What happens when you take 80’s Accept, early Opeth, and stick them in a blender powered entirely by force of will? You get Medevil and their sophomore album, Conductor of Storms.
The comparison to Accept is so easy that I researched a bit just to make sure Medevil isn’t some oddball side project of Udo, as the vocals are remarkably similar. The singer packs an arsenal of inflictions and barks that create tracks that would slide in perfectly with Russian Roulette. The rest of the band stays in line with the Accept influences, by hitting hard and fast while keeping a mostly upbeat tone. The performance is strong enough to get heads banging, proving that Medevil are not just some 80’s wannabes, as they’ve got some more tricks up their leather-clad sleeves.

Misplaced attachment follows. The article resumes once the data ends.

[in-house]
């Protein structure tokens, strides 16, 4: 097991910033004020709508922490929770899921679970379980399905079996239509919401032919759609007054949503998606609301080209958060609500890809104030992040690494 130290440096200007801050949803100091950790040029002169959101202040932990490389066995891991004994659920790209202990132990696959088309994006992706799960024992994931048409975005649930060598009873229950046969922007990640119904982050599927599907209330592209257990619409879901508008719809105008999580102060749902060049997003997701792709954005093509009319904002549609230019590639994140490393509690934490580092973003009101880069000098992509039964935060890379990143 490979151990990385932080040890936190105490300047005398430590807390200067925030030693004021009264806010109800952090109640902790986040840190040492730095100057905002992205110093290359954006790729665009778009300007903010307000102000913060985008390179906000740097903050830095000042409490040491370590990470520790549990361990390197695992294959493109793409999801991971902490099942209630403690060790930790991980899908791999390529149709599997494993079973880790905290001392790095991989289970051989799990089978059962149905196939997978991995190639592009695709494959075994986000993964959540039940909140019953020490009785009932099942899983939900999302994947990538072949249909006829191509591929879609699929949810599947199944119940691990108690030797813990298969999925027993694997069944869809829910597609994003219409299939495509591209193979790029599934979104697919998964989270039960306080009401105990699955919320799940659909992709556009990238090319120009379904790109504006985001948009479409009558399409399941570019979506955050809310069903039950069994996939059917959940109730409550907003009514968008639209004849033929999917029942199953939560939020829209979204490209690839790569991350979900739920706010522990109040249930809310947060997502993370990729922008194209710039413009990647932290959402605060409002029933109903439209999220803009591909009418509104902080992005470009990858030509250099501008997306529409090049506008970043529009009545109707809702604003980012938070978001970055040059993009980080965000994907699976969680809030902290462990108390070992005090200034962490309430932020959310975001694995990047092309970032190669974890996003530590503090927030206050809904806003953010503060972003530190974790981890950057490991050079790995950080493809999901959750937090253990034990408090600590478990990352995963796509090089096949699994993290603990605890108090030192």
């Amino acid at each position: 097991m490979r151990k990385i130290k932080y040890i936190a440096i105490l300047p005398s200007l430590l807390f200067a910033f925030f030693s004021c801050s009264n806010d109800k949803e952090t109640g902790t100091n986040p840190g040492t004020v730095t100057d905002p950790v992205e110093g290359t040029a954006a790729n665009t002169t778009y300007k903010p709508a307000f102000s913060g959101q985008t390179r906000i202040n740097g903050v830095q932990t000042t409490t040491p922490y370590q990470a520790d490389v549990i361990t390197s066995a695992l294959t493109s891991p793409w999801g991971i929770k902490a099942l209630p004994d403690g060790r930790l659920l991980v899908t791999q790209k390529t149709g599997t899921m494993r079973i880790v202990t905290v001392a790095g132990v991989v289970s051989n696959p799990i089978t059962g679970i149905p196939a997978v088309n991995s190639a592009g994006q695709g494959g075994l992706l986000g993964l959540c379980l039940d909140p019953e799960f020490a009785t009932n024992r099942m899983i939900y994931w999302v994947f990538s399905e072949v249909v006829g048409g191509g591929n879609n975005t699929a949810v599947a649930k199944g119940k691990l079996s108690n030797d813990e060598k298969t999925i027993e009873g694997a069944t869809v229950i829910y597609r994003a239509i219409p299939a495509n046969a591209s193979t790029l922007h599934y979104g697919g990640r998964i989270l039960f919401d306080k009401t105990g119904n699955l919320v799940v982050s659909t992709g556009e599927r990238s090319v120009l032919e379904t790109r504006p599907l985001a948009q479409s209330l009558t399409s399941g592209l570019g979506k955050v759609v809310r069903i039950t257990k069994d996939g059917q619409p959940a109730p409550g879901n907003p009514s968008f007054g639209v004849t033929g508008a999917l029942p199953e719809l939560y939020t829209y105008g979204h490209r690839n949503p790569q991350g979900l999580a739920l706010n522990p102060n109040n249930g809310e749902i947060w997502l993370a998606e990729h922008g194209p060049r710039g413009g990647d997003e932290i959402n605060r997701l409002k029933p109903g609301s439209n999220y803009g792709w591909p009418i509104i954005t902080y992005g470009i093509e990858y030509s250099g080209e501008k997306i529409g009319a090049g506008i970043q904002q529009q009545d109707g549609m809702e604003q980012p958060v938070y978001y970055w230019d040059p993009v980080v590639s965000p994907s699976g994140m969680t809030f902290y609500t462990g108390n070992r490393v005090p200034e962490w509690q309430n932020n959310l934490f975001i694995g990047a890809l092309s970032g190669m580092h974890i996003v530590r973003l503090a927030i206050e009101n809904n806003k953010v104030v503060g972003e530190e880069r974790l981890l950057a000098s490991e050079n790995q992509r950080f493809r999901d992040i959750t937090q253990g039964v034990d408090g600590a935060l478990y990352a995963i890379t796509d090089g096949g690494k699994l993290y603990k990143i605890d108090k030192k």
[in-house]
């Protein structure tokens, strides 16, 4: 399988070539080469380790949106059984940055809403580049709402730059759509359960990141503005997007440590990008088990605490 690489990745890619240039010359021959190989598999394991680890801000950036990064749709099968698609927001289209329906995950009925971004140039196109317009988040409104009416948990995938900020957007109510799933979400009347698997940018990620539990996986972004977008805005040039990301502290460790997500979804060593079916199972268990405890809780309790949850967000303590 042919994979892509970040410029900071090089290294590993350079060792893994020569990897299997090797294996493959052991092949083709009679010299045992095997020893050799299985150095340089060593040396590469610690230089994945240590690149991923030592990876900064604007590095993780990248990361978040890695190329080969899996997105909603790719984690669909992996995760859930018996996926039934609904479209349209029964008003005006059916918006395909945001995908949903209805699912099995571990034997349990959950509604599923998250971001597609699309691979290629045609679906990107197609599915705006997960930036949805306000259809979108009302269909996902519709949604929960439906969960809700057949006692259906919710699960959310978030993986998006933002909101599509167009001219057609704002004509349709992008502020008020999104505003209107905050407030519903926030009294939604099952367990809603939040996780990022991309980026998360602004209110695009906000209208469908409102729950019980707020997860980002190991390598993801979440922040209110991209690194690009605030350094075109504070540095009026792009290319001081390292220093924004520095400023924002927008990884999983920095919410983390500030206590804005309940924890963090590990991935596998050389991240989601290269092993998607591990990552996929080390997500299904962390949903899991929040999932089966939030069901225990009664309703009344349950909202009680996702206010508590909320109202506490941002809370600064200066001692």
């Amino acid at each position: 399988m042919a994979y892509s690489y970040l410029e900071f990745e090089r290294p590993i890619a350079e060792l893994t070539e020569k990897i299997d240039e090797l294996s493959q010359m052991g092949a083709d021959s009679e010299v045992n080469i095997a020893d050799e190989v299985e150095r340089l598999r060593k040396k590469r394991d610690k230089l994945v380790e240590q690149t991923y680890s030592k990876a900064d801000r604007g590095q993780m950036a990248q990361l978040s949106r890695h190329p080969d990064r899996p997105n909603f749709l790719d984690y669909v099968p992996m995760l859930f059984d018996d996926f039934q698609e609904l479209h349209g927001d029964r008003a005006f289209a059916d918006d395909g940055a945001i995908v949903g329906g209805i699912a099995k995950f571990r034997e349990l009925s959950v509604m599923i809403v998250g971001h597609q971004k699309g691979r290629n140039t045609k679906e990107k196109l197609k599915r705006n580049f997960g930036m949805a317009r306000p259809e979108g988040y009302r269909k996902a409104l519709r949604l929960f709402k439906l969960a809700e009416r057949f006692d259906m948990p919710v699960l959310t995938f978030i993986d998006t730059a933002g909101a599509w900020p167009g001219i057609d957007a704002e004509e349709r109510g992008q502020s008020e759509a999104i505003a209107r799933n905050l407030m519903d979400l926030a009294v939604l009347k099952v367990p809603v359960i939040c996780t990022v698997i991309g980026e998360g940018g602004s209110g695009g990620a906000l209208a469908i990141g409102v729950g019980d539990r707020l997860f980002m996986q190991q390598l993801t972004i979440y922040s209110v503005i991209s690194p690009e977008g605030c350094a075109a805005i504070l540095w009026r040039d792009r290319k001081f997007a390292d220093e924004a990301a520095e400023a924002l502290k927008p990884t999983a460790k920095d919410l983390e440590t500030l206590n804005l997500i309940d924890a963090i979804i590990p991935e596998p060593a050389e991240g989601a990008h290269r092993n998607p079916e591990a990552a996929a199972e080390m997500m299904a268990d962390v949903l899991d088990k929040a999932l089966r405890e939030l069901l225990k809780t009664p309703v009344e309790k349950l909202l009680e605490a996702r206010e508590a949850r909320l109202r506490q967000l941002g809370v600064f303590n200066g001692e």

The band shakes it up when they lose the speed and switch over to more dark and sinister tones. A heavy bass line drives the music forward and sharp pops of percussion spark along the riffs. These slower sections also include hollowed-out guitar, low-crooning from the singer, and some cheesy rain-falling sound effects. The variety, while welcome, is not always well-executed and prematurely ended a few sessions of rocking out; demonstrating that variety for variety’s sake is a poor decision.
Conductor of Storms is a solid effort that sacrifices originality for the quality of the music. There are a few missteps in the construction of the album with the uncalled for mood breaks, but these are outweighed by the musical chops that Medevil display. If you desperately miss Udo as frontman of Accept, this one is definitely worth a spin.